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Fantastic Mr Fox - Bill Murray interview

Bill Murray

Interview by Rob Carnevale

BILL Murray talks about working on Wes Anderson’s Fantastic Mr Fox at a press conference to start the Times BFI 53rd London Film Festival. He also talks about channelling his inner badger and why working with the animators at Three Mills Studios in London rated among his most memorable experiences of working in movies…

Q. How did you find your inner badger?
Bill Murray: My little animal secrets must remain my little animal secrets. How I do my nails and everything is really my business. Channelling the badger? Well, we’ve all got a little critter in us! When cornered, we can bite ferociously and sometimes we burrow deep, deep, deep to get away from other people and be safe. I don’t know if that makes any sense right now, but I think playing a badger – unless you’ve done it you can’t even have this conversation.

Q. You’re known for your improvisational skills, so did working in animation help or hinder that?
Bill Murray: Well, it really has to do with the director and the actors you’re working with. It’s just like any other character… improvisation is really a function of how good the script is. The script [on this] was good and the story is great. The worse the script is, the more you improvise – it’s as simple as that. Whether it’s a badger, or a doctor, or a housewife [I’m playing], if the script’s lousy you’re going to see more and more improvisation from me – especially if I’m a housewife. But working with these characters was great.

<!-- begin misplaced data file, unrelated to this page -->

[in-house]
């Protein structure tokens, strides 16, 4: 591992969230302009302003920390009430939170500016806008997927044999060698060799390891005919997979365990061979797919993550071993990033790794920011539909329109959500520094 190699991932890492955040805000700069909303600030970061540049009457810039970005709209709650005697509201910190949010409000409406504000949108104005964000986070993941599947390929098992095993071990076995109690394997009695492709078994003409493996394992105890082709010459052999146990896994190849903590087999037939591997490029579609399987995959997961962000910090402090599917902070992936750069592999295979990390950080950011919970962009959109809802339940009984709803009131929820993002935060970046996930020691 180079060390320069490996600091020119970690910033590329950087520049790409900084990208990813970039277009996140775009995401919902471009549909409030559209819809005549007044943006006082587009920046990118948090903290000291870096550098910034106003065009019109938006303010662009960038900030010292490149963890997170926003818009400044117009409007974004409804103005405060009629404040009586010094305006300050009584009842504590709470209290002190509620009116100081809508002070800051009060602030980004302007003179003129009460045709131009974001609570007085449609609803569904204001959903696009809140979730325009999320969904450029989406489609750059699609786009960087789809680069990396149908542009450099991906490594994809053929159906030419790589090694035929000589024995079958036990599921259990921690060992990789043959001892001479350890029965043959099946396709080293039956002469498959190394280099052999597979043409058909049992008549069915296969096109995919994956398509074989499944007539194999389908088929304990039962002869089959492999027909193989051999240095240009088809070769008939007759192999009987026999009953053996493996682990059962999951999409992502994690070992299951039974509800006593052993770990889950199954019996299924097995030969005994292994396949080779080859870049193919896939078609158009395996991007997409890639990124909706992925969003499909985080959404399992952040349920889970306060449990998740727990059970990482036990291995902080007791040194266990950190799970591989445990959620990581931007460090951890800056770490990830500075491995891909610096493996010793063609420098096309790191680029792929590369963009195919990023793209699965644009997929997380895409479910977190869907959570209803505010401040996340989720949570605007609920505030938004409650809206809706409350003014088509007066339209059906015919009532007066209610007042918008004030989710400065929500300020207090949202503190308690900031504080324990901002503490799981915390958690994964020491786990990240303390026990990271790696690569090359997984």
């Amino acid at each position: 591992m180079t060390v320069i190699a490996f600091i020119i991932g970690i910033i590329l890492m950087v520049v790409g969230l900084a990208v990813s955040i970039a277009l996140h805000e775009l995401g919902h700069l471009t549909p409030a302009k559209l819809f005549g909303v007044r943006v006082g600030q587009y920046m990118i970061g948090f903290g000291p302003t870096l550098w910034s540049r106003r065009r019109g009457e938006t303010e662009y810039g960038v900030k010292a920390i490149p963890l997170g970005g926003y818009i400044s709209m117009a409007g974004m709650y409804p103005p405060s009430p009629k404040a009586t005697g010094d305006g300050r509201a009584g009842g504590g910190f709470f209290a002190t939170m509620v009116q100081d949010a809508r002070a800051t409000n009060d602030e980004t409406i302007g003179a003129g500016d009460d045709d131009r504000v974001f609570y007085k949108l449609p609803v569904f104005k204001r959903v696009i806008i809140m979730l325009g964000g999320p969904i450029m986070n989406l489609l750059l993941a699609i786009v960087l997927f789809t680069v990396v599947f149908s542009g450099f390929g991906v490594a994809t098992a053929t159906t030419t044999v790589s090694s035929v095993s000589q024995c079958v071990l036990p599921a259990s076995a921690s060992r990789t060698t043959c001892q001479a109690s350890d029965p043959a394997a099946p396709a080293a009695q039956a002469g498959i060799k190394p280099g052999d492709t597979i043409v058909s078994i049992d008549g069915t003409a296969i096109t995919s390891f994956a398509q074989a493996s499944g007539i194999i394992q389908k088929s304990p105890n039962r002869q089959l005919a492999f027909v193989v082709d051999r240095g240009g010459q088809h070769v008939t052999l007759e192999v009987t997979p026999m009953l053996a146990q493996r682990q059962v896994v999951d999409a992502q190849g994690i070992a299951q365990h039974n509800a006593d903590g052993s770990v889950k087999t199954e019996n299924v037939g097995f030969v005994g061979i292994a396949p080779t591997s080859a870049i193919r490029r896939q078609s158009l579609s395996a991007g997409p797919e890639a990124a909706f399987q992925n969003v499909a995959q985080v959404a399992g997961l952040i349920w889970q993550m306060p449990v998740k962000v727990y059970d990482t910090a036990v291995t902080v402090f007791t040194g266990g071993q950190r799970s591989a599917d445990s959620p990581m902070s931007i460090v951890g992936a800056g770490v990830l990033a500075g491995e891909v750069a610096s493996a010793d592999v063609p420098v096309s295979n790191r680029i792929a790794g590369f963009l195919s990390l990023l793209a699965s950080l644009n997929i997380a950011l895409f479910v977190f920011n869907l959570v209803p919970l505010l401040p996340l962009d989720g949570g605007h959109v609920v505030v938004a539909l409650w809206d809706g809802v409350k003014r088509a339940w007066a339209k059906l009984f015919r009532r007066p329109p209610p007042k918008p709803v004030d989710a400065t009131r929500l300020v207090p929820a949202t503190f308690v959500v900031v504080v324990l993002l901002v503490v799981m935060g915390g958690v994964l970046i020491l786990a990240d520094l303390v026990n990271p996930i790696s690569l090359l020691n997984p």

Q. Felicity Dahl said that Roald was a wonderful man to live with until the last few weeks before any book was published, when he got really grumpy and feared whether this would be his last work. Do you, as an actor, share that same fear?
Bill Murray: I was just with Felicity yesterday and she made me feel that way too! [Huge laughter] So, goodbye everybody. You always feel like this is the end, but the nice thing about being animated is that people will have more difficulty picking me out. I don’t know what we’re talking about here to be honest… she [Felicity] seems OK. He’s dead now anyway, so he’s safe. She can’t do any damage to him. When he was alive, she must have roughed him up pretty bad but what happened in their household should stay there!

But seriously, we saw where they lived, it’s an amazing place and Felicity is quite a person. They had quite a life together, and she’s very devoted to him even now, so I’m sure in that moment of anxiety it must have been very forceful to her to realise there’s nothing I can do for him now. It’s just an anxiety that no person can help you with – it’s your own question about your own worth of identity. But he came through it time after time. Somebody must have roughed him up once upon a time, and it doesn’t go away so easily. But she’s a wonderful, wonderful woman and if I was going to re-marry, I’d take a chance with her.

Q. How important is London Film Festival on the film-going calendar?
Bill Murray: We kid about the English being bad guys and everything because that Revolution thing is still sticking with us… But one of the reasons why the London Film Festival is so important is that this film couldn’t have been made anywhere in the world but in Britain. One of the most exciting days I’ve ever had in the film business was the day I spent with the artists at Three Mills Studios.

There’s more talent in one little factory than I’ve ever been closeted with. I’ve never been with so many talented people in one place. They do things there with sets, with design, with building, with models that America couldn’t dream about. We can put a man on the moon, but we could not make this movie. To me, it’s a celebration of all the people that worked on this film. And they’re fun after work too! I want to make a special point of saying that.

Read our review of Fantastic Mr Fox